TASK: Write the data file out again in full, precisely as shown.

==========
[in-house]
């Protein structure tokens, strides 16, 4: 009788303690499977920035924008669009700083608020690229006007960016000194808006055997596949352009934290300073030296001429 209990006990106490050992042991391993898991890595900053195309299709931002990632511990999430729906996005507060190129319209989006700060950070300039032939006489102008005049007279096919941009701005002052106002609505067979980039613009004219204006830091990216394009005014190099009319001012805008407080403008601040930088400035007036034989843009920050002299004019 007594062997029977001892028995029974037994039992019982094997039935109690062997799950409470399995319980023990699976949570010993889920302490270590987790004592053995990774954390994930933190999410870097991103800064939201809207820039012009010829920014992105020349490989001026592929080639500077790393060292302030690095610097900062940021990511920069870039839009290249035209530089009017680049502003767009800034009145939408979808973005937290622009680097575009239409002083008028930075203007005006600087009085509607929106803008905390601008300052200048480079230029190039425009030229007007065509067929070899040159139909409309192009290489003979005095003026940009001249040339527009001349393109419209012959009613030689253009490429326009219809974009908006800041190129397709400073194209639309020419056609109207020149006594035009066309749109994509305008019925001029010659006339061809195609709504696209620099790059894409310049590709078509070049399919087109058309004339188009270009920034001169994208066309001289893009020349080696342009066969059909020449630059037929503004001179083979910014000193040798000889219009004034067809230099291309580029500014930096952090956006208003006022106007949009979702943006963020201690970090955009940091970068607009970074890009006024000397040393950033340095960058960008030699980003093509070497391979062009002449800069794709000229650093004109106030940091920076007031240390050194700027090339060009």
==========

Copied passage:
[in-house]
């Protein structure tokens, strides 16, 4: 009788303690499977920035924008669009700083608020690229006007960016000194808006055997596949352009934290300073030296001429 209990006990106490050992042991391993898991890595900053195309299709931002990632511990999430729906996005507060190129319209989006700060950070300039032939006489102008005049007279096919941009701005002052106002609505067979980039613009004219204006830091990216394009005014190099009319001012805008407080403008601040930088400035007036034989843009920050002299004019 007594062997029977001892028995029974037994039992019982094997039935109690062997799950409470399995319980023990699976949570010993889920302490270590987790004592053995990774954390994930933190999410870097991103800064939201809207820039012009010829920014992105020349490989001026592929080639500077790393060292302030690095610097900062940021990511920069870039839009290249035209530089009017680049502003767009800034009145939408979808973005937290622009680097575009239409002083008028930075203007005006600087009085509607929106803008905390601008300052200048480079230029190039425009030229007007065509067929070899040159139909409309192009290489003979005095003026940009001249040339527009001349393109419209012959009613030689253009490429326009219809974009908006800041190129397709400073194209639309020419056609109207020149006594035009066309749109994509305008019925001029010659006339061809195609709504696209620099790059894409310049590709078509070049399919087109058309004339188009270009920034001169994208066309001289893009020349080696342009066969059909020449630059037929503004001179083979910014000193040798000889219009004034067809230099291309580029500014930096952090956006208003006022106007949009979702943006963020201690970090955009940091970068607009970074890009006024000397040393950033340095960058960008030699980003093509070497391979062009002449800069794709000229650093004109106030940091920076007031240390050194700027090339060009």